Profile: Nicole Robinson
Consultant, McKinsey & Company
PhD in Italian Literature, UCLA, 2016
For Nicole Robinson, there is no typical workday. As a consultant at McKinsey & Company—one of the world’s top management consultancies—Nicole has served on projects in fields from financial services to high tech, from risk mitigation to diversity and inclusion.
Teamwork is the only constant. The rhythm of work varies with each project, and the dynamic evolves with each team. The shortest project took only six days, while others could last almost a year. In one case, the weekly cadence was marked by webinars that Nicole’s team produced every Friday; in another case, to co-author the 2018 Women in the Workplace report that reached an audience of millions—a particularly meaningful and satisfying experience—she spent a month connecting with and recruiting companies to the study, two months collecting and analyzing data, then another month writing with partners.
The cycles of newness, the act of problem-solving, and the seemingly endless room for learning and growth all remind Nicole of what she enjoyed the most about graduate school.
Nicole earned her PhD in Italian Literature from UCLA in 2016, where she wrote her dissertation on women exiled under Fascism. “I definitely started my PhD because I wanted to be a professor.” But unexpected horizons were opening up as her doctoral career progressed. In her fourth year, Nicole was serving as president of the Graduate Student Association, and she partnered closely with the university’s Career Center to help graduate students get better career services. From working with Nicole, the director of the Career Center could envision her thriving in socially impactful work, possibly outside the academy, so she suggested that Nicole apply for an internship with McKinsey.
The world of McKinsey was foreign to Nicole, but she felt that the director had “identified correctly that I actually get a lot of energy from work that has more immediate, direct impact on society around me.”
“The humanities are very impactful in aggregate. I firmly believe that.” But Nicole suspected that her dissertation “would not do a whole lot on its own,” as much as she loved researching and writing it. So she took the suggestion and applied.
She didn’t get the internship, though the recruiters at McKinsey encouraged her to apply for a full-time job in the future. The experience put consulting on Nicole’s career radar, but she wasn’t yet ready to say goodbye to academia. “It wasn’t linear. There were fits and starts. I had to decide: Do I want to leave academia? Sometimes I thought yes; sometimes I thought no.”
The summer before Nicole’s sixth year, she submitted the application for a full-time job at McKinsey. Given how selective the recruitment was, she didn’t bank on getting the job, but independently continued her soul-searching vis-à-vis an academic career.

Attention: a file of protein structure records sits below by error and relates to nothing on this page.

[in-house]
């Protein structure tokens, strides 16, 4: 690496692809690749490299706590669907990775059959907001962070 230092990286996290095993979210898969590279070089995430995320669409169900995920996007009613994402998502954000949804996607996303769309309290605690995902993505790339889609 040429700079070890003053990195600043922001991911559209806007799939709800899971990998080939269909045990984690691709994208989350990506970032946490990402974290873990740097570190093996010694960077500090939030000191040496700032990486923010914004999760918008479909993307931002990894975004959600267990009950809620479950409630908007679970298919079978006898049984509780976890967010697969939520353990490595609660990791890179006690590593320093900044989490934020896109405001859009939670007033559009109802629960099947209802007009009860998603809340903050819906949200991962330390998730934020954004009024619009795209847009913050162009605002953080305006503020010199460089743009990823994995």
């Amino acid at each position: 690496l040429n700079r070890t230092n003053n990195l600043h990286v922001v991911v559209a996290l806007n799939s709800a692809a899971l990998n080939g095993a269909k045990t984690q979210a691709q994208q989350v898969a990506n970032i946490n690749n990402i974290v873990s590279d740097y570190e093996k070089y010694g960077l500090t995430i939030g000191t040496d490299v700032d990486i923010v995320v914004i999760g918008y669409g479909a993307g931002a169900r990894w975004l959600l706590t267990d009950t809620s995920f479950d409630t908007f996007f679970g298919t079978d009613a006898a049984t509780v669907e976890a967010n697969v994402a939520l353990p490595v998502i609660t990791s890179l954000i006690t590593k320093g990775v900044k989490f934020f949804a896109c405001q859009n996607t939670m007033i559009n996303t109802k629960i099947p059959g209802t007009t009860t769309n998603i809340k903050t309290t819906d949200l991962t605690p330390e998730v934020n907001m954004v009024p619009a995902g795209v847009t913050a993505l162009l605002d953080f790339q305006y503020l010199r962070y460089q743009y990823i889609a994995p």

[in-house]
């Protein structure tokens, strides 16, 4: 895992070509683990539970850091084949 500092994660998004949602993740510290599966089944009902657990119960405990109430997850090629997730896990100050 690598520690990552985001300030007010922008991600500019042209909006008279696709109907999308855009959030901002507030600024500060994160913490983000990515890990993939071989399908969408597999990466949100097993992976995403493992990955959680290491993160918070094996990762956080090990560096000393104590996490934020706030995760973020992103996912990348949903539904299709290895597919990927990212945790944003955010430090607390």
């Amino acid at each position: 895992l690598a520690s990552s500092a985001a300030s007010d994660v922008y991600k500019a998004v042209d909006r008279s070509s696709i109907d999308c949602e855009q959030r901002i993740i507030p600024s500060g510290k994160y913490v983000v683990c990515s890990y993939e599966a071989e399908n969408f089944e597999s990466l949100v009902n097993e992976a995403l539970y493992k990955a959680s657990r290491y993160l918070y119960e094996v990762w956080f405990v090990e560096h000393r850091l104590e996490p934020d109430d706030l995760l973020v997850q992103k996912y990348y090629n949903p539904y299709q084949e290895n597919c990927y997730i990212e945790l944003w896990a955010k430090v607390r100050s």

“I knew I loved academia. I knew I loved teaching. I loved my research topic and subjects. But I found it a lot more draining than I anticipated, being the lone scholar in the library. And that’s not something that I really could have known without doing the PhD.” From working in the Graduate Student Association, Nicole found administration rewarding. So if she continued in the academy, she wanted to become a dean.
But then she did the math on how to get there. The job market in Italian literature was abysmal—that year, there were only two tenure-track professorships in her field. Missing those, she would be in the visiting lectureship circuit for maybe three years, and likely in an inconvenient location. With hard work and good luck, she might follow that with an assistant professorship somewhere, then put in the years towards tenure, before she can be eligible to become a dean. “So that math adds up to 13 years from now, plus or minus however many years, assuming no children and taking no time off… That’s when I can become a dean. I can’t actually do the job I want until more than 10 years later.” It sounded like a raw deal. “I didn’t even spend that long trying to get my PhD—it took me 6 years—why would I spend over a decade doing only part of the job that I want, to try and get to the job that I want?” The calculus made this much clear to Nicole: even if she remained in academia, she would seek out a different path to university administration than the traditional professorship, such as through working in student affairs.
Before she had a chance to explore those alternatives, Nicole received a full-time offer from McKinsey at the start of her sixth year to begin the following fall. She finished her dissertation in nine months and embarked on her career as a consultant.